References Top

1.
Global prevalence and incidence of selected curable sexually transmitted diseases: Overview and estimates. Geneva: World Health Organization; 2011.  Back to cited text no. 1
    
2.
Malhotra M, Sood S, Mukherjee A, Muralidhar S, Bala M. Genital Chlamydia trachomatis: an update. Indian Journal of Medical Research. 2013 Sep 1;138(3):303-16.  Back to cited text no. 2
    
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Weinstock H, Berman S, Cates W. Sexually transmitted diseases among American youth: incidence and prevalence estimates, 2000. Perspectives on sexual and reproductive health. 2004 Jan 1;36(1):6-10.  Back to cited text no. 3
    
4.
Centers for Disease Control and Prevention. Sexually Transmitted Disease Surveillance 2003 Supplement, Chlamydia Prevalence Monitoring Project. Atlanta, GA: US Department of Health and Human Services, Centers for Disease Control and Prevention. 2004 Oct.  Back to cited text no. 4
    
5.
Handsfield HH, Jasman LL, Roberts PL, Hanson VW, Kothenbeutel RL, Stamm WE. Criteria for selective screening for Chlamydia trachomatis infection in women attending family planning clinics. Jama. 1986 Apr 4;255(13):1730-4.  Back to cited text no. 5
    
6.
Malenie R, Joshi PJ, Mathur MD. Chlamydia trachomatis antigen detection in pregnancy and its verification by antibody blocking assay. Indian journal of medical microbiology. 2006 Apr 1;24(2):97-100.  Back to cited text no. 6
    
7.
Okonofua FE, Ako-Nai KA, Dighitoghi MD. Lower genital tract infections in infertile Nigerian women compared with controls. Genitourinary medicine. 1995 Jun 1;71(3):163-8.  Back to cited text no. 7
    
8.
Harry TC, Saravanamuttu KM, Rashid S, Shrestha TL. Audit evaluating the value of routine screening of Chlamydia trachomatis urethral infections in men. Int J STD AIDS. 1994 Sep-Oct;5(5):374-375  Back to cited text no. 8
    
9.
Verkooyen RP, Peeters MF, van Rijsoort-Vos JH, Van der Meijden WI, Mouton JW. Sensitivity and specificity of three new commercially available Chlamydia trachomatis tests. International journal of STD & AIDS. 2002 Dec;13(1_suppl):23-5.  Back to cited text no. 9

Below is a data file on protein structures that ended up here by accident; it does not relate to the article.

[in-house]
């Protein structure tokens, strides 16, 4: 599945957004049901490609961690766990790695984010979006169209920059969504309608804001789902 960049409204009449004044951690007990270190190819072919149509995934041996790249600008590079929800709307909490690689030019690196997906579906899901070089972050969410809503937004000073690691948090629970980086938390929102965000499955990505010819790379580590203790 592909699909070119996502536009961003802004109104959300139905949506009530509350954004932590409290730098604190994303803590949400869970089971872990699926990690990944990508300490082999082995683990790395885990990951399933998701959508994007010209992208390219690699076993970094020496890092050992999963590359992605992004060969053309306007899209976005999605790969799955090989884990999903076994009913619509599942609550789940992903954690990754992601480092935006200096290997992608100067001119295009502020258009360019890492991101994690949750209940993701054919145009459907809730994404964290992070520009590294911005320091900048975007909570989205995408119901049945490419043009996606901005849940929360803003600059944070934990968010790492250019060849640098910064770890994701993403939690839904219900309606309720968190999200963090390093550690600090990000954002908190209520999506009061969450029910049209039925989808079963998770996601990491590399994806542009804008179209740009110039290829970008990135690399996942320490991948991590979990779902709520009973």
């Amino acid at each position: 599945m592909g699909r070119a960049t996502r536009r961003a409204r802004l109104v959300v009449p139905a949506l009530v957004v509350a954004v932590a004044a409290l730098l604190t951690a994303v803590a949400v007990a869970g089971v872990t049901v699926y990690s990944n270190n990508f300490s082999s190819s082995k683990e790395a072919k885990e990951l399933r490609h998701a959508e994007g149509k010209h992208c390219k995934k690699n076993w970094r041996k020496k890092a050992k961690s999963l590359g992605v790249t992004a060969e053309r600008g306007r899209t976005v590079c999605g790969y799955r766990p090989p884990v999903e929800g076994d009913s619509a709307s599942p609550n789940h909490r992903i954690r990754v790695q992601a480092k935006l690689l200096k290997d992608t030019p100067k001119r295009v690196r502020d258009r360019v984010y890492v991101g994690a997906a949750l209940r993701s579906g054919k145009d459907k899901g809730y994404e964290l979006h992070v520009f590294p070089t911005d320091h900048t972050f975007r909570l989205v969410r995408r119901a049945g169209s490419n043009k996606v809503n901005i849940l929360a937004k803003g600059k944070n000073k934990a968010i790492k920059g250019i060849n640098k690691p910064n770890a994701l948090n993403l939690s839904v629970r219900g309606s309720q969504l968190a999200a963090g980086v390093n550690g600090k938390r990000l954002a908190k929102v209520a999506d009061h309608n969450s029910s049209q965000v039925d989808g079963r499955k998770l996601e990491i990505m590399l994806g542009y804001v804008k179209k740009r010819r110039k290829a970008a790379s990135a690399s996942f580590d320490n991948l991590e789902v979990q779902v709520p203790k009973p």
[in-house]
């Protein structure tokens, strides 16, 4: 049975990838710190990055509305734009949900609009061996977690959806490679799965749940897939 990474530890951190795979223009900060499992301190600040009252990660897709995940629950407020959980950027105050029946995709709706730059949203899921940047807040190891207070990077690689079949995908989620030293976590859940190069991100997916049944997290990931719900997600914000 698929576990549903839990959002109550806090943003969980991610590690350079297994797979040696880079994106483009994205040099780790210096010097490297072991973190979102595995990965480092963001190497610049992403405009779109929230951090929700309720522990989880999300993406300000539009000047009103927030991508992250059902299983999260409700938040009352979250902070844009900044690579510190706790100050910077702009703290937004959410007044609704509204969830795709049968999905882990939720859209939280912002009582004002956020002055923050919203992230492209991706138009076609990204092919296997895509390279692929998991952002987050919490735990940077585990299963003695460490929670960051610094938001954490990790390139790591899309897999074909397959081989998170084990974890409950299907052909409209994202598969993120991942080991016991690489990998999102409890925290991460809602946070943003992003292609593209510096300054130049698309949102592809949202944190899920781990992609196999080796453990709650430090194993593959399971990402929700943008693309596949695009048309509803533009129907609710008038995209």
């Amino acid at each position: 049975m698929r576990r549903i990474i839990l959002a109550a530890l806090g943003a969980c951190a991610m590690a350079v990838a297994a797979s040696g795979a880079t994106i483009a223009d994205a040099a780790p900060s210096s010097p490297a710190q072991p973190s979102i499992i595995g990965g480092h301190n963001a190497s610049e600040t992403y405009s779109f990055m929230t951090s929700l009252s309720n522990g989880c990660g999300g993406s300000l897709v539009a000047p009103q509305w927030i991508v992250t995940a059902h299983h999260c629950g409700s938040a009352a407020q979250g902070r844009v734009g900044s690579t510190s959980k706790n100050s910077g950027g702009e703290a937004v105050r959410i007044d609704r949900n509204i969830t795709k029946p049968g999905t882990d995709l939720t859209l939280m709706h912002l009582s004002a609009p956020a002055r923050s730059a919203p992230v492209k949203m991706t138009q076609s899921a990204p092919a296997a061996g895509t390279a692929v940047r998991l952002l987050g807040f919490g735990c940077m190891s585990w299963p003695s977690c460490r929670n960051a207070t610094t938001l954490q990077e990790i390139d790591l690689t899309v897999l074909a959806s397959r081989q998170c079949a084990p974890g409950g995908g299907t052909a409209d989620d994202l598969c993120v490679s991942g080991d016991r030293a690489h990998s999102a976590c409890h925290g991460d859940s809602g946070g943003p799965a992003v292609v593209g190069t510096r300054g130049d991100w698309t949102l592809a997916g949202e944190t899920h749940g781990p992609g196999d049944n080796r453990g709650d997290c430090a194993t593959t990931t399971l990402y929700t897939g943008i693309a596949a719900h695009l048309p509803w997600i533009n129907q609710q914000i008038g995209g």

10.
Neelam Pandya, Nishidh Pandya, Govind L Ninama, Jivraj R Damor. Detection of Chlamydia Trachomatis Antigen Directly From Endocervical Specimen. national journal of medical research. July – Sept 2011;1(1):13-5  Back to cited text no. 10
    
11.
Mania-Pramanik J, Meherji P, Gokral J, Donde U. Chlamydia trachomatis infection in an urban setting. Sexually transmitted infections. 2001 Apr;77(2):141.  Back to cited text no. 11
    
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Joyee AG, Thyagarajan SP, Rajendran P, Hari R, Balakrishnan P, Jeyaseelan L, Kurien T, STD Study Group. Chlamydia trachomatis genital infection in apparently healthy adult population of Tamil Nadu, India: a population-based study. International journal of STD & AIDS. 2004 Jan 1;15(1):51-5.  Back to cited text no. 12
    
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Singh V, Salhan S, Das BC, Mittal A. Predominance of Chlamydia trachomatis serovars associated with urogenital infections in females in New Delhi, India. Journal of clinical microbiology. 2003 Jun 1;41(6):2700- 2.  Back to cited text no. 13
    
14.
Sowmya B, Rajendran P, Krishnan S, Joyee AG, Hari R, Rajesh PK. Prevalence of Chlamydia trachomatis and Neisseria gonorrhoeae genital infections in the apprently healthy population of Sringeri (Karnataka) by a coamplification PCR assay. Indian journal of medical microbiology. 2001 Oct 1;19(4):228- 9.  Back to cited text no. 14
    
15.
George JA, Panchatcharam TS, Paramasivam R, Balasubramanian S, Chakrapani V, Murugan G. Evaluation of diagnostic efficacy of PCR methods for Chlamydia trachomatis infection in genital and urine specimens of symptomatic men and women in India. Japanese journal of infectious diseases. 2003  Back to cited text no. 15
    
16.
Yohen Nandeibam, Shakti Laishram, Jessie Lione. Prevalence of Chlamydia trachomatis in a tertiary center in South India. Journal of Medical Society 2016;30:31-34.  Back to cited text no. 16
    
17.
Nandeibam Y, Laishram S, Lionel J. Prevalence of Chlamydia trachomatis in a tertiary center in South India. Journal of Medical Society. 2016 Jan 1;30(1):31. Jun 1;56(3):88-92.  Back to cited text no. 17
    
18.
Vidwan NK, Regi A, Steinhoff M, Huppert JS, Staat MA, Dodd C, Nongrum R, Anandan S, Verghese V. Low prevalence of Chlamydia trachomatis infection in non-urban pregnant women in Vellore, S. India. PloS one. 2012 May 2;7(5):e34794.  Back to cited text no. 18
    


    Figures

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    Tables

  [Table 1], [Table 2], [Table 3], [Table 4]



 

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Abstract
Introduction
Methodology
Results
Discussion
Conclusion
Acknowledgement
References